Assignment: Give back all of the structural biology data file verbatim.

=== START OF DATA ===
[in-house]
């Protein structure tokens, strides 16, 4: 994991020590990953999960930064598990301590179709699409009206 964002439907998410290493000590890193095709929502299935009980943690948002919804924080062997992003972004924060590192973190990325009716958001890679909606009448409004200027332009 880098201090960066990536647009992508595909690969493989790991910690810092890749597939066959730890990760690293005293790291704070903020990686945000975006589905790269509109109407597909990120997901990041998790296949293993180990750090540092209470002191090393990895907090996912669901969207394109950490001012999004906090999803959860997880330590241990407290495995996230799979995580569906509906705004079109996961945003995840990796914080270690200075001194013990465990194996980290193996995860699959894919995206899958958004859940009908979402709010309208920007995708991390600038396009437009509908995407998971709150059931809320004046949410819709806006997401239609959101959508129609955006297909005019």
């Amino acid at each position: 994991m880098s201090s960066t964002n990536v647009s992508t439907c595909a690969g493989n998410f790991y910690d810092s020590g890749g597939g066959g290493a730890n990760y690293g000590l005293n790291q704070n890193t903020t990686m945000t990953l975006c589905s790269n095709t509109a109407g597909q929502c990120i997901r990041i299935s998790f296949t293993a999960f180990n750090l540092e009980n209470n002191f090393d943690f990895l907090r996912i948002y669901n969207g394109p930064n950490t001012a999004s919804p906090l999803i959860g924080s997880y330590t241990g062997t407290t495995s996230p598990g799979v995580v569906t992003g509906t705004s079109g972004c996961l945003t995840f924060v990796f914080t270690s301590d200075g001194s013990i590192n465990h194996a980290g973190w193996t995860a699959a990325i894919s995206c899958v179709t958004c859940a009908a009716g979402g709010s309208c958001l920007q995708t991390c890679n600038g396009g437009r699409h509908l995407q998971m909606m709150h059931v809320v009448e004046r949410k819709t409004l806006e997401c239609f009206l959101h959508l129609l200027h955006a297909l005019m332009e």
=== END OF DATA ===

[in-house]
């Protein structure tokens, strides 16, 4: 994991020590990953999960930064598990301590179709699409009206 964002439907998410290493000590890193095709929502299935009980943690948002919804924080062997992003972004924060590192973190990325009716958001890679909606009448409004200027332009 880098201090960066990536647009992508595909690969493989790991910690810092890749597939066959730890990760690293005293790291704070903020990686945000975006589905790269509109109407597909990120997901990041998790296949293993180990750090540092209470002191090393990895907090996912669901969207394109950490001012999004906090999803959860997880330590241990407290495995996230799979995580569906509906705004079109996961945003995840990796914080270690200075001194013990465990194996980290193996995860699959894919995206899958958004859940009908979402709010309208920007995708991390600038396009437009509908995407998971709150059931809320004046949410819709806006997401239609959101959508129609955006297909005019």
């Amino acid at each position: 994991m880098s201090s960066t964002n990536v647009s992508t439907c595909a690969g493989n998410f790991y910690d810092s020590g890749g597939g066959g290493a730890n990760y690293g000590l005293n790291q704070n890193t903020t990686m945000t990953l975006c589905s790269n095709t509109a109407g597909q929502c990120i997901r990041i299935s998790f296949t293993a999960f180990n750090l540092e009980n209470n002191f090393d943690f990895l907090r996912i948002y669901n969207g394109p930064n950490t001012a999004s919804p906090l999803i959860g924080s997880y330590t241990g062997t407290t495995s996230p598990g799979v995580v569906t992003g509906t705004s079109g972004c996961l945003t995840f924060v990796f914080t270690s301590d200075g001194s013990i590192n465990h194996a980290g973190w193996t995860a699959a990325i894919s995206c899958v179709t958004c859940a009908a009716g979402g709010s309208c958001l920007q995708t991390c890679n600038g396009g437009r699409h509908l995407q998971m909606m709150h059931v809320v009448e004046r949410k819709t409004l806006e997401c239609f009206l959101h959508l129609l200027h955006a297909l005019m332009e």